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Shrub Steppe: Multi-faceted Specialized plants Life that it sustains Shrub-steppe: Shrub-steppe is the largest natural grassland in North America. It extends from southeastern Washington and eastern Oregon, through Idaho, Nevada,


  1. Shrub Steppe: ● Multi-faceted ● Specialized plants ● Life that it sustains

  2. Shrub-steppe: Shrub-steppe is the largest natural grassland in North America. It extends from southeastern Washington and eastern Oregon, through Idaho, Nevada, Utah, into western Wyoming and Colorado. Shrub refers to the most abundant plant species that grows in this biome. "Steppe" is a Russian word that means a vast treeless plain. Shrub-steppe conditions in the Mid-Columbia Basin: winters are cold and wet with strong winds and blowing snow. Summers are hot, and dry then cool at night. Annual rainfall is about 7-10 inches in Yakima area.

  3. Shrub-steppe in bloom in spring.

  4. 1984 Graph of Ecological Condition of Remaining Shrub-Steppe.

  5. Shrubsteppe/steppe habitats in eastern Washington. Green = Forest Brown = Shrubsteppe Tan = Cropland. Historic Shrubsteppe/Steppe Current Shrubsteppe

  6. Loss of the original Shrub-Steppe is approximately 90% in the Yakima area, which magnifies the value of what is left. Past: Shrub-Steppe looked at in a Future: Agriculture with utilitarian way, land replaced with Permaculture planning, Native agriculture. Plants, and backyard habitats.

  7. State of the Shrub-steppe throughout eastern Washington. • The shrub-steppe is an endangered ecosystem. • About 12% of a functional shrub-steppe ecosystem remains. • At least 80% of the shrub-steppe has been reduced, fragmented, degraded. • What remains has been substantially altered. • It is an endangered ecosystem. It is estimated that less than 15% remains.

  8. Aerial drawing from 2000 showing land uses & distribution. • Brown = Shrubsteppe Green = Forest Pink = Urban • Tan = Agriculture Blue = Water Hunter = CRP

  9. Native Soil is Cryptogamic: The soil is a conglomerate of biological organisms together in intimate association comprised of cyanobacteria, algae, microfungi, lichens, and bryophytes. Cryptogamic: from the Greek kryptos, meaning "hidden," and gamos, meaning “marriage,” and reproduces by spores. ROLE OF LICHENS ROLE OF MOSSES AND ALGAE � � Classified as a fungus Blue-green algae/Cyanobacteria. � � Established by symbiosis Green Algae/Chlorophytes contain � � photosynthetic chlorophyll produce/ Forms a partnership with algae/ � store food. bacteria-cynaobacteria Algae are autotrophic producing � Up to 18,000 species of lichen/fungi � compounds that sustain life. Fungi are Ascomycetes � Mosses/Bryophytes absorb nutrients, � moisture from the air. Resistant to drought/quickly rehydrate � Have leaf-like structures for � Algae/cyanbacteria photosyntheisize � photosynthesis. food for lichens, lichens provide protection. Together Lichens, Algae, & Mosses can � survive harsh conditions.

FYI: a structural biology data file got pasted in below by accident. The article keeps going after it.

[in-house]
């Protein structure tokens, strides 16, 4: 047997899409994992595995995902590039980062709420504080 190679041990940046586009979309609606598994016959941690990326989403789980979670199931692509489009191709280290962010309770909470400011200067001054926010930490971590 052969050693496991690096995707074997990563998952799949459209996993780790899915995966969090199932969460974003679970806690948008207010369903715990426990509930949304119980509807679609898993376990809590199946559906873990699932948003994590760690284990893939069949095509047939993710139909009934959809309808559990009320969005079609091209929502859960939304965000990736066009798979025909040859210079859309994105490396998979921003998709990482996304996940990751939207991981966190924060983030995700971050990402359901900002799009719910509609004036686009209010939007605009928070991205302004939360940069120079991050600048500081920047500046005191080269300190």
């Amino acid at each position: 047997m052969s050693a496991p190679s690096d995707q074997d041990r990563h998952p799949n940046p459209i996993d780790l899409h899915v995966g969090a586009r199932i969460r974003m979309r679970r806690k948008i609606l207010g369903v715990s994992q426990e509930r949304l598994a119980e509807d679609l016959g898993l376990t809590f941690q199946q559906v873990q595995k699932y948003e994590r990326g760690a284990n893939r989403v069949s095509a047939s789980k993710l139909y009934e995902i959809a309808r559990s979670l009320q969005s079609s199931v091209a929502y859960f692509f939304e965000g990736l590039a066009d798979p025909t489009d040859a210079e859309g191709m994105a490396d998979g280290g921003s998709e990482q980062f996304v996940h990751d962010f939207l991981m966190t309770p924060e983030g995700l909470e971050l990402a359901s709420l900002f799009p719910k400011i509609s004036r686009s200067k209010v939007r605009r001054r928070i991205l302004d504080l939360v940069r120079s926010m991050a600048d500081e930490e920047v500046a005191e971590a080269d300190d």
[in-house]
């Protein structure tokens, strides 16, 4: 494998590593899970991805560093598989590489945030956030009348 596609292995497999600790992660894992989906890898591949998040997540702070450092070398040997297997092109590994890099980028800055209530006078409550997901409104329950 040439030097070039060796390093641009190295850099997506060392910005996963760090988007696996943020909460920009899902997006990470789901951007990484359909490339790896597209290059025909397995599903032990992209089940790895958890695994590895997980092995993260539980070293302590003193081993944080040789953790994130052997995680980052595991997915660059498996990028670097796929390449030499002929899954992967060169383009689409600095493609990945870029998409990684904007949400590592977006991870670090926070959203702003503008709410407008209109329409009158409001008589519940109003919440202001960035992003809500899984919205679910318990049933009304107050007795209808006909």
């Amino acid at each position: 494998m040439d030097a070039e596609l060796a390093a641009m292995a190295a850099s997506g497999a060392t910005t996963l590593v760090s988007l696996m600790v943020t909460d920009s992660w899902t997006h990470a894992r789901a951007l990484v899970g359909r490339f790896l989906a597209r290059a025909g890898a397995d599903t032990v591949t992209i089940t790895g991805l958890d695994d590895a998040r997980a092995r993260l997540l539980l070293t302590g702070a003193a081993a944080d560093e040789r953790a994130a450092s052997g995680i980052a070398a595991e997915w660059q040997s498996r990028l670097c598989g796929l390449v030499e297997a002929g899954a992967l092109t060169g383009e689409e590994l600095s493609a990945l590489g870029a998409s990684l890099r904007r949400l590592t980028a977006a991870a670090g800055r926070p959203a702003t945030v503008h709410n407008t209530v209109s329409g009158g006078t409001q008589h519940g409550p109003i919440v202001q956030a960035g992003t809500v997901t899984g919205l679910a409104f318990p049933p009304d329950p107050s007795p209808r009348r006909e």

10. Images of what the Cryptogamic soil crust. The various organisms can be various shades of yellow, orange, red, and black.

  11. Plants and grasses benefit from cryptogamic soils.

  12. Illustration of Cryptogamic soils.

  13. Cryptobiotic soil crust is most vital in the first 4mm. Cryptogamic crust provides: • Soil stability from wind & water erosion. • Carbon fixation. • Nitrogen cycle. • Seed germination & plant growth. • Aids in plant soil/water interactions. • Increase water retention. • Increase Nitrogen levels. • Bind minerals into usable forms.

  14. Cryptobiotic soil, once disturbed will degrade quickly. It is possible to restore areas not badly degraded. Some experiments with soil inoculation have been successful.

  15. The shrub-steppe ecosystem is endangered. It is disappearing, and we are pushing the sagebrush ecosystem at the edge of extinction in our area. We have options. In a word “Permaculture.” Permaculture: There are 12 Is a system of permaculture design agriculture, water principles which are management, and tools. When used design principles together, help us to centered around creatively re-design simulating or directly our environment and utilizing the patterns in natural ecosystems. our attitudes to the and features observed natural world.

  16. We Have A Choice!

  17. Permaculture Considerations � Observation of the land layout, and the natural system in place. � What climate profile does the property reside in? � What is the landscape profile? � Where does the water come from and how does it leave? � Observe patterns and systems. � Learn about your region.